US Central Command commander Gen. Frank McKenzie told the press at a Pentagon briefing Wednesday about the lead-up to and carrying out of the mission in Idlib Governorate, as well as the subsequent confirmation of the Daesh leader's identity and the destruction of the site to ensure no kind of shrine facilitating al-Baghdadi's martyrdom could be constructed.
"...at the compound, fighters from two locations in the vicinity of the compound began firing on U.S. aircraft participating in the assault."— U.S. Central Command (@CENTCOM) October 30, 2019
- Gen Frank McKenzie CDR USCENTCOM pic.twitter.com/SkrtHNDs7w
"Baghdadi was the subject of an intense inter-agency effort to bring him to justice, and that effort significantly advanced recently as we closed in on his whereabouts," McKenzie said. "As it became clear that we had gained fleeting and actionable intelligence on his hideout, we developed an execution level plan designed to capture or kill him and started preparing a special operations team for the mission."
The CENTCOM chief said the operation was a helicopter assault that was pre-staged in Syria. At the site, US Special Forces found several children under the age of 12 and four women, as well as two men, none of whom put down their arms when directed to do so. The Daesh leader retreated to a tunnel with two children, where he detonated an explosive device that killed all three.
"Baghdadi's remains were buried at sea in accordance with the Law of Armed conflict within 24 hours of his death."— U.S. Central Command (@CENTCOM) October 30, 2019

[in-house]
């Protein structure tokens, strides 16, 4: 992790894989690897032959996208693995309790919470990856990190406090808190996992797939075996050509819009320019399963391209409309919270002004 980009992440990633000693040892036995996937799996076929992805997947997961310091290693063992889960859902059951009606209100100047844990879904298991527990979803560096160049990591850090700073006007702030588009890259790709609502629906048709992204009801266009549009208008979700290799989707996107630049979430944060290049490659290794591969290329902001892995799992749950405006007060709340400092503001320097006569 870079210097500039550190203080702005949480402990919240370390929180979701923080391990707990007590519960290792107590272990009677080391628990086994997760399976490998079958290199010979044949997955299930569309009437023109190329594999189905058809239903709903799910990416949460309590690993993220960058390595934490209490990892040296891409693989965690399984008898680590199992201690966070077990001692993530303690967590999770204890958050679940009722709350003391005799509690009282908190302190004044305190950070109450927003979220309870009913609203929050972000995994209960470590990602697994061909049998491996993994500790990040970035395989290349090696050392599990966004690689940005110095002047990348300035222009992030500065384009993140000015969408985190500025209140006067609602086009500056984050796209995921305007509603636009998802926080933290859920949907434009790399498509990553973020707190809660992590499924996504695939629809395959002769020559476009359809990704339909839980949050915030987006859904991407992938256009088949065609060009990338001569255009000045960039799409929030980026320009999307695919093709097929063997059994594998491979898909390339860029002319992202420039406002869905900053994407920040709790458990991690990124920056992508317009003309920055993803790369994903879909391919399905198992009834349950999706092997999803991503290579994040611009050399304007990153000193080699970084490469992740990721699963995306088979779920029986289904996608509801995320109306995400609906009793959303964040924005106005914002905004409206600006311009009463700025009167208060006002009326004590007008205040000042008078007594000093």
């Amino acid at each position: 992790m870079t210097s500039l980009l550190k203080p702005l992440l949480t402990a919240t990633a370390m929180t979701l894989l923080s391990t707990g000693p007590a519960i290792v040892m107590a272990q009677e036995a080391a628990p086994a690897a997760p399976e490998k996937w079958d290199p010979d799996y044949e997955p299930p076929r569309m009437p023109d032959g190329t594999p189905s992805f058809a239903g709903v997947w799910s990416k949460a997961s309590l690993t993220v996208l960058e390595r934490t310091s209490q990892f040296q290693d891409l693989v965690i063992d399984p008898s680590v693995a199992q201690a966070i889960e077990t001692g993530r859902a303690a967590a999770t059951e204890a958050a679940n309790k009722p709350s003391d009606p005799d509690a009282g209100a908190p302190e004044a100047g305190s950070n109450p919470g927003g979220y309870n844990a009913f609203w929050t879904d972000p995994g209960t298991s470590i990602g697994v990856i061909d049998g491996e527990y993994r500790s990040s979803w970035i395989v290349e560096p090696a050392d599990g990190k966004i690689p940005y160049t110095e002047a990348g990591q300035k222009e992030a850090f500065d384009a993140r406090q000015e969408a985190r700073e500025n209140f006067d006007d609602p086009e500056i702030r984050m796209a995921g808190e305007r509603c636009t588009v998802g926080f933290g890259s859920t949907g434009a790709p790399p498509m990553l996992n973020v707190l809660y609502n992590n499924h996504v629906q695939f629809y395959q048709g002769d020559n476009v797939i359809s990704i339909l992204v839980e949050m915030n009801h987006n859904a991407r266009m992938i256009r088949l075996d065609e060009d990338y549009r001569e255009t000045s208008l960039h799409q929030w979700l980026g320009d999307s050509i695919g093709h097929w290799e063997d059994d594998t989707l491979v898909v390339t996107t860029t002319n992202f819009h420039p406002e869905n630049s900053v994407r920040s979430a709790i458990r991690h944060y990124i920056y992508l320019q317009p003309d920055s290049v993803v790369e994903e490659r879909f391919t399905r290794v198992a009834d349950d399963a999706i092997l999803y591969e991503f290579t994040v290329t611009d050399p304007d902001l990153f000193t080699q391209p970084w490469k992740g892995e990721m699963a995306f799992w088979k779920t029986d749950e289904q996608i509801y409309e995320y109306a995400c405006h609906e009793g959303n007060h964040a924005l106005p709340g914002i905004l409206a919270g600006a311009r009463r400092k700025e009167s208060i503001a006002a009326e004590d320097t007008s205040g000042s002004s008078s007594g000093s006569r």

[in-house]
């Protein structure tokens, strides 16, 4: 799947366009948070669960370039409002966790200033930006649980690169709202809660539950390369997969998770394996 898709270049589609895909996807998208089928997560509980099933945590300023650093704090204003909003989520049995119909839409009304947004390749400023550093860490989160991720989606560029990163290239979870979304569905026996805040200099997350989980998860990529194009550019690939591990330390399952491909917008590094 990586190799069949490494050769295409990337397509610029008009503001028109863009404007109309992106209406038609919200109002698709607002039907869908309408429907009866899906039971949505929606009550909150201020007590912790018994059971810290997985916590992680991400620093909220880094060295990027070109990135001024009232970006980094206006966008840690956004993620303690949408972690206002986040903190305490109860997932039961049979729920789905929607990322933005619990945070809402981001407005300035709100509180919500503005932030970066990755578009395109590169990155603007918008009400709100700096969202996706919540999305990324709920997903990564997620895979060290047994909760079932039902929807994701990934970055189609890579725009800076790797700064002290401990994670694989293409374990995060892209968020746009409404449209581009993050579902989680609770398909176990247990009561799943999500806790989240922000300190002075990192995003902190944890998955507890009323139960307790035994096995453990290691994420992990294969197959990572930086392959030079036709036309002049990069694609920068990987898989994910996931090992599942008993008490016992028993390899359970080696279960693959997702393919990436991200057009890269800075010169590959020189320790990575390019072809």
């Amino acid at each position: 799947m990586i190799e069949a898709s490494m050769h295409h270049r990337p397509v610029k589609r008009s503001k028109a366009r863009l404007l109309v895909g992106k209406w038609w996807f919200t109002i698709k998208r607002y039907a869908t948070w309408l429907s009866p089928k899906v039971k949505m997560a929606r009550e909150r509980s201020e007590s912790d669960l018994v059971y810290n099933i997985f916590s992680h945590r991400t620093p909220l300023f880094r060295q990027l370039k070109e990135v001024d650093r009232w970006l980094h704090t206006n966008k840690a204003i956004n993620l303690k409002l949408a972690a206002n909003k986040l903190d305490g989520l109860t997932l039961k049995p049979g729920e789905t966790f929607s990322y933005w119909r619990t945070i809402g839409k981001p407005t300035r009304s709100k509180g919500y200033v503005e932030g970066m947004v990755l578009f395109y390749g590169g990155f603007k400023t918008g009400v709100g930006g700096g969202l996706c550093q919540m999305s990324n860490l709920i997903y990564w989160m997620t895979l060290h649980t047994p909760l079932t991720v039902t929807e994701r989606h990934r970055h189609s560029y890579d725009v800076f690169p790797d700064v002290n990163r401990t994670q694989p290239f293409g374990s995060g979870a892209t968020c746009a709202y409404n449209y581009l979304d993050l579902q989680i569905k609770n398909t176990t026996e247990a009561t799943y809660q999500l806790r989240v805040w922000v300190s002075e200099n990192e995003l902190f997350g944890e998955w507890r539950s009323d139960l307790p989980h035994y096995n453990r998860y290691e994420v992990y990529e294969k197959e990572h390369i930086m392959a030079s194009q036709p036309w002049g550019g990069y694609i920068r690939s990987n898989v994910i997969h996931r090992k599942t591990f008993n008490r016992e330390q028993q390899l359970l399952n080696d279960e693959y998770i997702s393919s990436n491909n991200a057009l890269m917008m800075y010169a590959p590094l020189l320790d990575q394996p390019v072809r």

McKenzie noted that DNA samples taken from his remains matched those from his 2004 detention at Camp Bucca in Iraq, with an accuracy "of 1 in 104 septillion."
"This operation was exquisitely planned and executed. It demonstrates the United States' global reach and our unwavering commitment to destroy ISIS," McKenzie continued. "This was a true inter-agency effort so I commend our partners across the U.S. government. The individuals who planned and conducted this mission are quiet professionals, focused on their mission above glory or recognition. Committed people did hard, risky work, and they did it well."
And video from the strikes (using standoff munitions) that destroyed the compound. pic.twitter.com/v4OFDtJSY5— Jake Godin (@JakeGodin) October 30, 2019
McKenzie noted the famous army dog injured in the raid had served for four years and performed 40 combat missions. The dog, the name of which has not been disclosed, returned to duty following the touching of live power cables during the raid, which were exposed by the detonation of al-Baghdadi's suicide vest.
Having risen to the leadership of Daesh in 2014, al-Baghdadi was killed on October 27 in Idlib Governorate, on the opposite side of Syria from where the remnants of Daesh's self-proclaimed caliphate had been extinguished in the Euphrates valley in southern Deir Ez-Zor Governorate near the Iraqi border, this past Spring.
However, his distance from Deir ez-Zor didn't stop him from posting a video in April, the first time he'd appeared in media in years, promising revenge for the deaths of Daesh militants at the hands of US, Syrian, and Kurdish forces.